Cornwall

Cornwall Council looks at closing 114 public toilets

Toilet sign
Image caption The council is looking at closing more than 100 of its public conveniences

More than 100 public lavatories could be closed in proposals announced by Cornwall Council.

When it became a unitary authority, in April 2009, the council accumulated about 200 public conveniences.

The council said some of the toilets cost many thousands of pounds a year to run.

The "Public Conveniences Informal Working Group" has been tasked with saving £1.1m over four years from the public toilet budget.

The committee's plan is to stop paying for the cleaning and operation of 114 toilets throughout Cornwall.

Councillor Fred Greenslade, the chairman of the working group, said: "This is a document for consideration by the cabinet. We have visited different parts of the county. The cost of operating some of them is high.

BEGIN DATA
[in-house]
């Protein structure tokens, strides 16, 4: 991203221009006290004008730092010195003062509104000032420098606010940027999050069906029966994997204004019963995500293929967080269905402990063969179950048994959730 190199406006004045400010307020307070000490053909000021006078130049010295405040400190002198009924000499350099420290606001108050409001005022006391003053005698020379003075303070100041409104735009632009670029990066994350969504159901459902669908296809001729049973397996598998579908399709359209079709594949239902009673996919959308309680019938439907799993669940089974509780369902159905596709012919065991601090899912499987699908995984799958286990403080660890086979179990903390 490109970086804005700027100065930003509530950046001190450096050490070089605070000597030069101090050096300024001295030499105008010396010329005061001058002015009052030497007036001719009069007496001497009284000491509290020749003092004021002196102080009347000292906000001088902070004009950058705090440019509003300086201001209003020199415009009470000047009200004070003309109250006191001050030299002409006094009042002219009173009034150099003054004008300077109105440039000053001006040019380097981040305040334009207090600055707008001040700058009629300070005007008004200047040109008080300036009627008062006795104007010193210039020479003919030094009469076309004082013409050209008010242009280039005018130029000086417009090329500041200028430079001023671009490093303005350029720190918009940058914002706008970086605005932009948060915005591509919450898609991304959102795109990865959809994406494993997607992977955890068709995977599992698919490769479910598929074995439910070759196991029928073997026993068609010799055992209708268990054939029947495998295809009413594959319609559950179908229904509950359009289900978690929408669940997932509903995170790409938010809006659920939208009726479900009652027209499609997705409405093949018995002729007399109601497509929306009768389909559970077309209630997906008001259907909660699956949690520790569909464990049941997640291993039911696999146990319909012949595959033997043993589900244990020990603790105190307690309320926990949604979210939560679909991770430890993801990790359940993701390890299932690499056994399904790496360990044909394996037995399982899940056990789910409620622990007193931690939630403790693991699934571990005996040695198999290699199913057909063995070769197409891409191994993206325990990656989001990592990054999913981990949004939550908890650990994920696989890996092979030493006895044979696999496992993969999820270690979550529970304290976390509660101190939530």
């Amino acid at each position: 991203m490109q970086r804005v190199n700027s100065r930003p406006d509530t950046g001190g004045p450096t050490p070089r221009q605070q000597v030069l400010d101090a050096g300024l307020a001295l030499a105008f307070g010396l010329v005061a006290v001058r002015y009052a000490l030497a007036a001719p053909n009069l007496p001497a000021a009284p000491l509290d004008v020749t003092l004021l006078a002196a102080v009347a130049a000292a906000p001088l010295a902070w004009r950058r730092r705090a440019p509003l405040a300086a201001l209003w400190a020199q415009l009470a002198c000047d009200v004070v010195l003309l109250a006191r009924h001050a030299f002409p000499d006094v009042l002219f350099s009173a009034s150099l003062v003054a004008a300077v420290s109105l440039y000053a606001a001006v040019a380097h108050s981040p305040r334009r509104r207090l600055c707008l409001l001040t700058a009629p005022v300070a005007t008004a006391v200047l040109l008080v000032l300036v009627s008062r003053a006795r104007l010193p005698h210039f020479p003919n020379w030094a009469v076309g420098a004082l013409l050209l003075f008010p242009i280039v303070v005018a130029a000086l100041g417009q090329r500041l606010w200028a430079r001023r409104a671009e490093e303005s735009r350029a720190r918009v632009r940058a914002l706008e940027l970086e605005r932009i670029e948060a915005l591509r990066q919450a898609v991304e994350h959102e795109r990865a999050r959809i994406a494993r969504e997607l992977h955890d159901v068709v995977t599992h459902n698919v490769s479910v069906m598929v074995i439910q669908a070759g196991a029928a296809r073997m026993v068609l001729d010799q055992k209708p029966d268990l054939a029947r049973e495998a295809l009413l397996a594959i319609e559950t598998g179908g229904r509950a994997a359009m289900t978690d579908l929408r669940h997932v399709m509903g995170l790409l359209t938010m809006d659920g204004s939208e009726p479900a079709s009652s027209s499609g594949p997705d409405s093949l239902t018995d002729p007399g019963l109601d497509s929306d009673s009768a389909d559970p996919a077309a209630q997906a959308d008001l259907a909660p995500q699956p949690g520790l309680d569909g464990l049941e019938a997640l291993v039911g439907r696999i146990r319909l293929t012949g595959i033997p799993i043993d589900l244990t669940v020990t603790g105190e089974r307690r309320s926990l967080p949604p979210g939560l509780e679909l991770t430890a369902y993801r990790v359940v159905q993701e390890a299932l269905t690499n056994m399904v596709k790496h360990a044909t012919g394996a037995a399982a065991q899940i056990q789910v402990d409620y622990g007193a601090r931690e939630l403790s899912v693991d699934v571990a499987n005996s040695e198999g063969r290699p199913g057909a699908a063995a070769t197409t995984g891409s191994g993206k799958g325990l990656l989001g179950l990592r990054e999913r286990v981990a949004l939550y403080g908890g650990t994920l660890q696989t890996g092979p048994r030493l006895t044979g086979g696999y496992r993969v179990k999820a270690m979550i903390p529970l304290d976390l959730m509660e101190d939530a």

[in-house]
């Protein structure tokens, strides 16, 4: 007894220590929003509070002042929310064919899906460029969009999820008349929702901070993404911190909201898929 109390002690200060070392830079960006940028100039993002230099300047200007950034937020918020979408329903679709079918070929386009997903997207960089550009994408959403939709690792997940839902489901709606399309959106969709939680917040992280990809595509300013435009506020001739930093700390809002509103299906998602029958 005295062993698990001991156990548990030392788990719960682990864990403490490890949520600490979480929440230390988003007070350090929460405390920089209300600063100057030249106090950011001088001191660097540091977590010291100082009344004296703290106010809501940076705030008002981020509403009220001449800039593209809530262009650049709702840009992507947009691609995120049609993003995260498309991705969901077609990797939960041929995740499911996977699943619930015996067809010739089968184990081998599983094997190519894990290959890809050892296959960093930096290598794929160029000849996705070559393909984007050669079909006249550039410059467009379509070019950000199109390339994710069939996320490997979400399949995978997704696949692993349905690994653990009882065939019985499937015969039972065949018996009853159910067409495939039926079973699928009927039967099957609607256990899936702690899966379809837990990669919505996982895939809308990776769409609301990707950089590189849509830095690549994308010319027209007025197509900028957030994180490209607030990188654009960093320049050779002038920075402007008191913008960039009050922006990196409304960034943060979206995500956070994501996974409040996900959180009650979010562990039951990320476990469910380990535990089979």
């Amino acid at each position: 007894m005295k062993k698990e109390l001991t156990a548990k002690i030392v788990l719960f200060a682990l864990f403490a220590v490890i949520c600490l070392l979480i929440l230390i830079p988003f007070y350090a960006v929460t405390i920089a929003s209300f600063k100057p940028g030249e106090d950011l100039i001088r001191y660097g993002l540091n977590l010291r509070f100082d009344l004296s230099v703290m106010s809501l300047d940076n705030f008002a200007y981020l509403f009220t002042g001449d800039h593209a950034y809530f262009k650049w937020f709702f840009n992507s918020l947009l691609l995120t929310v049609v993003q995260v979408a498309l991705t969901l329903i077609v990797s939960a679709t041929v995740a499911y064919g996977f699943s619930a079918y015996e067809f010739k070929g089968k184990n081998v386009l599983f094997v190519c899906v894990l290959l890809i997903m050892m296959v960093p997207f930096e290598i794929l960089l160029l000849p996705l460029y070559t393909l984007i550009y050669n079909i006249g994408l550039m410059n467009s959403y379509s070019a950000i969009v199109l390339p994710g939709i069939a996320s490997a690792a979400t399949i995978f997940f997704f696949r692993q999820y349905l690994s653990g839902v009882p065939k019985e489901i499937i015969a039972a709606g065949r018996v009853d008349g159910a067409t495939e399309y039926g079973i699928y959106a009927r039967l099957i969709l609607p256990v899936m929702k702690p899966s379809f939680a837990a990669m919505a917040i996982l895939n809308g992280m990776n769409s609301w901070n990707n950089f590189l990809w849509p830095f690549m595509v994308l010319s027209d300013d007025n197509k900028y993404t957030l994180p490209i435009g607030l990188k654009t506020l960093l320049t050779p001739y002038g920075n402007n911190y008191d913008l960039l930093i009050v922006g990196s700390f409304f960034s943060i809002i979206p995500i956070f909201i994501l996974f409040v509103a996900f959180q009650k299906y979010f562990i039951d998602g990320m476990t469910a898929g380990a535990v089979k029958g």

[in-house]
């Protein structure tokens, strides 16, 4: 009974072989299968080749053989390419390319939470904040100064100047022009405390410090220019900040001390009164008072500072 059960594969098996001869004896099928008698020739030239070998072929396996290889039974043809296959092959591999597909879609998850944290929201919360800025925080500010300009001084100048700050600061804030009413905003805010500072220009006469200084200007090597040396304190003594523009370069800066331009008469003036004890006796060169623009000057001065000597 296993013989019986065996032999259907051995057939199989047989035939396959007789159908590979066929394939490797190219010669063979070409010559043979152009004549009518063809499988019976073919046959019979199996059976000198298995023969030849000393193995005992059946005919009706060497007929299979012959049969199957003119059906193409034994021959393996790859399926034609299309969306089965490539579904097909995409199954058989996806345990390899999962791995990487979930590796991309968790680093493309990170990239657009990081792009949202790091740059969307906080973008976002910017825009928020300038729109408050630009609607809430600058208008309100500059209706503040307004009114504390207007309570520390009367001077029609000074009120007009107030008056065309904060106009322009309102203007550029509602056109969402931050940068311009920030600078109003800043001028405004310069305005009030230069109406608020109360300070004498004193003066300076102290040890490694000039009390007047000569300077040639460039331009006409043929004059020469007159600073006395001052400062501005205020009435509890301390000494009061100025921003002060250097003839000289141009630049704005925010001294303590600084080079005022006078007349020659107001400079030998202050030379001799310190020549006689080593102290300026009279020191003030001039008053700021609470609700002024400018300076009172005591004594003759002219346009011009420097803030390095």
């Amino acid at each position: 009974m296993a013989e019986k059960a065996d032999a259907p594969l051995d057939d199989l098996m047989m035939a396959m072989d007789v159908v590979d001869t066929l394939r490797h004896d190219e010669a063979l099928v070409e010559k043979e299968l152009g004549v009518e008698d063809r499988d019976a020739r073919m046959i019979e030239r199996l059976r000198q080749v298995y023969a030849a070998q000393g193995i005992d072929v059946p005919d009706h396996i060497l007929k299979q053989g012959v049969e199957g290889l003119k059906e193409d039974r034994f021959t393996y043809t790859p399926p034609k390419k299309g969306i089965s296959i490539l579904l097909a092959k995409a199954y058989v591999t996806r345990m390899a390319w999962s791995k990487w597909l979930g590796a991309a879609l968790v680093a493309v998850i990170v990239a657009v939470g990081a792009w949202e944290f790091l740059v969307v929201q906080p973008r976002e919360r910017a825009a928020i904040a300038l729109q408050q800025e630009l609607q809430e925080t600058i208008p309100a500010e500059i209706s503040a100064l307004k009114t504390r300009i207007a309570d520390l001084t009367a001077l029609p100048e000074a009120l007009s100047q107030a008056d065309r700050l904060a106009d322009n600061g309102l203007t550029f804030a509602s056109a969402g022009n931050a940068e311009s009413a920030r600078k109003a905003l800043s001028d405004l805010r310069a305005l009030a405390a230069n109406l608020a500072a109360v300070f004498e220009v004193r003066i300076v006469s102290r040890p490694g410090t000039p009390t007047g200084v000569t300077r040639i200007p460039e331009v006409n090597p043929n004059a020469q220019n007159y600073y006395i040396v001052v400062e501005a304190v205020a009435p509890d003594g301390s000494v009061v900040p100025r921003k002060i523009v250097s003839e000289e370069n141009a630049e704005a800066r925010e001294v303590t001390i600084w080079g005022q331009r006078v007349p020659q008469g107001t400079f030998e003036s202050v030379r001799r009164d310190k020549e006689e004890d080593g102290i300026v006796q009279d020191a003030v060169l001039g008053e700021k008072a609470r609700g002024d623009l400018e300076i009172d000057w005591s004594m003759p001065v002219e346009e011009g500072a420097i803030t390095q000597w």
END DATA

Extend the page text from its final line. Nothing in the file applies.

"We've got 247 toilets. We could pick any 100 and someone will be angry. This is the best option at the moment."

'Very petty'

The group said the money saved would be diverted as grants to town and parish councils to take over the running of the remaining 134 toilets.

The committee members believe a parish or town council could run toilets in their community much cheaper than a central authority.

The council said three toilets in Fowey currently cost £38,000 a year. Five toilets in Newquay totalled £64,873.

James Ortiz, the strategic partnership team leader at Cornwall Council, said: "Cleaning costs are high. They make up about 40% of the budget for toilets.

"You have also got things like water costs, electricity and business rates. Our business rates are just under £200,000 for all the toilets."

One of the toilets listed for possible closure is at Harbour Road, Porthleven, with an annual bill of £5,632.

The area's county councillor, Andrew Wallis, said: "I think it's very petty, for the amount of money, to close this toilet. It's right next to the beach with a high usage. Even in the winter it is used.

"It's not just local residents who use these toilets, it's visitors too. I think it's unfair to ask the town and parish council to pick up the tab."

The recommendations from the working group will be discussed at the Cornwall Council's Cabinet meeting on 16 November.

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